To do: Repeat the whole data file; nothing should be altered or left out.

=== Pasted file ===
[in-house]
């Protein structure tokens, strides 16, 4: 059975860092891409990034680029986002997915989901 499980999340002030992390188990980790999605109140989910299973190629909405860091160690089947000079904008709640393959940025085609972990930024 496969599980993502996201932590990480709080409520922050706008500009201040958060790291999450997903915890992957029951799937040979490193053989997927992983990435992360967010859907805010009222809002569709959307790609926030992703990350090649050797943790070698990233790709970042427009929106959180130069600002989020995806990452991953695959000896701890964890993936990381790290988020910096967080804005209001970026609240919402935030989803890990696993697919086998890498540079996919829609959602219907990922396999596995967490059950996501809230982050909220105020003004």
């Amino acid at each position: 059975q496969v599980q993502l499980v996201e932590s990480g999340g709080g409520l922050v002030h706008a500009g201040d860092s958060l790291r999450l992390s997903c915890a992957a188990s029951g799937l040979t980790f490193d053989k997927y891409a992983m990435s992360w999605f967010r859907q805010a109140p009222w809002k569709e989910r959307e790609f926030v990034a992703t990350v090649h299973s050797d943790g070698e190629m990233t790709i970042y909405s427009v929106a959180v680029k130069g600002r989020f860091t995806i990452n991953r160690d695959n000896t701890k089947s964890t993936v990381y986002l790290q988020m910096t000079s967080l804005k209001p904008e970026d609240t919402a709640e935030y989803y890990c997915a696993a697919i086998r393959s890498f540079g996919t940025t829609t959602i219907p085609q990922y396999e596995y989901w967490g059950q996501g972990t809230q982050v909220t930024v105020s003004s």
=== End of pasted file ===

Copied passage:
[in-house]
């Protein structure tokens, strides 16, 4: 059975860092891409990034680029986002997915989901 499980999340002030992390188990980790999605109140989910299973190629909405860091160690089947000079904008709640393959940025085609972990930024 496969599980993502996201932590990480709080409520922050706008500009201040958060790291999450997903915890992957029951799937040979490193053989997927992983990435992360967010859907805010009222809002569709959307790609926030992703990350090649050797943790070698990233790709970042427009929106959180130069600002989020995806990452991953695959000896701890964890993936990381790290988020910096967080804005209001970026609240919402935030989803890990696993697919086998890498540079996919829609959602219907990922396999596995967490059950996501809230982050909220105020003004």
């Amino acid at each position: 059975q496969v599980q993502l499980v996201e932590s990480g999340g709080g409520l922050v002030h706008a500009g201040d860092s958060l790291r999450l992390s997903c915890a992957a188990s029951g799937l040979t980790f490193d053989k997927y891409a992983m990435s992360w999605f967010r859907q805010a109140p009222w809002k569709e989910r959307e790609f926030v990034a992703t990350v090649h299973s050797d943790g070698e190629m990233t790709i970042y909405s427009v929106a959180v680029k130069g600002r989020f860091t995806i990452n991953r160690d695959n000896t701890k089947s964890t993936v990381y986002l790290q988020m910096t000079s967080l804005k209001p904008e970026d609240t919402a709640e935030y989803y890990c997915a696993a697919i086998r393959s890498f540079g996919t940025t829609t959602i219907p085609q990922y396999e596995y989901w967490g059950q996501g972990t809230q982050v909220t930024v105020s003004s």